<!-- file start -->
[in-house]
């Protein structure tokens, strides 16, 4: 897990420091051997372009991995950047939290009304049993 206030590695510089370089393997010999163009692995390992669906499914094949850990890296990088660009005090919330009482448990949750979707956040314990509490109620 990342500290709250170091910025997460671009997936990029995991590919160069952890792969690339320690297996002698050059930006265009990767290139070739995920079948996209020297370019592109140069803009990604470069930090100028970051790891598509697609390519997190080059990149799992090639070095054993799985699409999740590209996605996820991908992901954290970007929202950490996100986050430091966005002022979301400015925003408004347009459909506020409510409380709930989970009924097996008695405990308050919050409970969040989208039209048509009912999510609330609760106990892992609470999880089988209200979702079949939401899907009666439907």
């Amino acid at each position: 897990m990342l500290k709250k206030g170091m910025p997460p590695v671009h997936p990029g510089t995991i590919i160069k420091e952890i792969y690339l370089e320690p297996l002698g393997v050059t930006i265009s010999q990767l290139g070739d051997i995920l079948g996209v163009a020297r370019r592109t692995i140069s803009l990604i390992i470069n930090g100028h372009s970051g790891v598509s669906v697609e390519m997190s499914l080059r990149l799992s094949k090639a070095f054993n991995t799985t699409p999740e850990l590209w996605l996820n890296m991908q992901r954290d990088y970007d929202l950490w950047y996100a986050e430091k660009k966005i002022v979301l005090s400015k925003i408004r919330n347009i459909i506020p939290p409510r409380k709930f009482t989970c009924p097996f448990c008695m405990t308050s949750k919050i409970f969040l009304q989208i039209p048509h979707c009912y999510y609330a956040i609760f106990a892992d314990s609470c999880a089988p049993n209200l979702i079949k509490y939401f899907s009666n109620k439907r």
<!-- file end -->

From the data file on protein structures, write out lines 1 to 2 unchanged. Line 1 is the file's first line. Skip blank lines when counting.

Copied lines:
[in-house]
């Protein structure tokens, strides 16, 4: 897990420091051997372009991995950047939290009304049993 206030590695510089370089393997010999163009692995390992669906499914094949850990890296990088660009005090919330009482448990949750979707956040314990509490109620 990342500290709250170091910025997460671009997936990029995991590919160069952890792969690339320690297996002698050059930006265009990767290139070739995920079948996209020297370019592109140069803009990604470069930090100028970051790891598509697609390519997190080059990149799992090639070095054993799985699409999740590209996605996820991908992901954290970007929202950490996100986050430091966005002022979301400015925003408004347009459909506020409510409380709930989970009924097996008695405990308050919050409970969040989208039209048509009912999510609330609760106990892992609470999880089988209200979702079949939401899907009666439907």